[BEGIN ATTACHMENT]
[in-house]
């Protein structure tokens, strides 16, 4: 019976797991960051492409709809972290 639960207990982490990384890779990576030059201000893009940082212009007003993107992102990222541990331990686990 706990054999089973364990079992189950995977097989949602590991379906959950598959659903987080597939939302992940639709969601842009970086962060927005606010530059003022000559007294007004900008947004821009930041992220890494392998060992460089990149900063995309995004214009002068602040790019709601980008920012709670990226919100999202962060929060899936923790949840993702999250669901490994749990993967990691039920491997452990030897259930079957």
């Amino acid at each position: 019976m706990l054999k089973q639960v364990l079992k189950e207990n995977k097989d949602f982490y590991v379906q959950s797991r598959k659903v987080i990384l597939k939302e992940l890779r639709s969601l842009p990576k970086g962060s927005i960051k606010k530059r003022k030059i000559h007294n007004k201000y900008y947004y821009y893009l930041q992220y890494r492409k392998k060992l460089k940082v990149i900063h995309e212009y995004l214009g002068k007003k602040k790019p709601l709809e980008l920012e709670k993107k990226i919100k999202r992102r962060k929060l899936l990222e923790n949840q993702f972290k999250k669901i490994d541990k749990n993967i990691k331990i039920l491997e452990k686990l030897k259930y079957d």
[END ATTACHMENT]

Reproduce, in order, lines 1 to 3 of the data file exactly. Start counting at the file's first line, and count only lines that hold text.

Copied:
[in-house]
């Protein structure tokens, strides 16, 4: 019976797991960051492409709809972290 639960207990982490990384890779990576030059201000893009940082212009007003993107992102990222541990331990686990 706990054999089973364990079992189950995977097989949602590991379906959950598959659903987080597939939302992940639709969601842009970086962060927005606010530059003022000559007294007004900008947004821009930041992220890494392998060992460089990149900063995309995004214009002068602040790019709601980008920012709670990226919100999202962060929060899936923790949840993702999250669901490994749990993967990691039920491997452990030897259930079957």
């Amino acid at each position: 019976m706990l054999k089973q639960v364990l079992k189950e207990n995977k097989d949602f982490y590991v379906q959950s797991r598959k659903v987080i990384l597939k939302e992940l890779r639709s969601l842009p990576k970086g962060s927005i960051k606010k530059r003022k030059i000559h007294n007004k201000y900008y947004y821009y893009l930041q992220y890494r492409k392998k060992l460089k940082v990149i900063h995309e212009y995004l214009g002068k007003k602040k790019p709601l709809e980008l920012e709670k993107k990226i919100k999202r992102r962060k929060l899936l990222e923790n949840q993702f972290k999250k669901i490994d541990k749990n993967i990691k331990i039920l491997e452990k686990l030897k259930y079957d």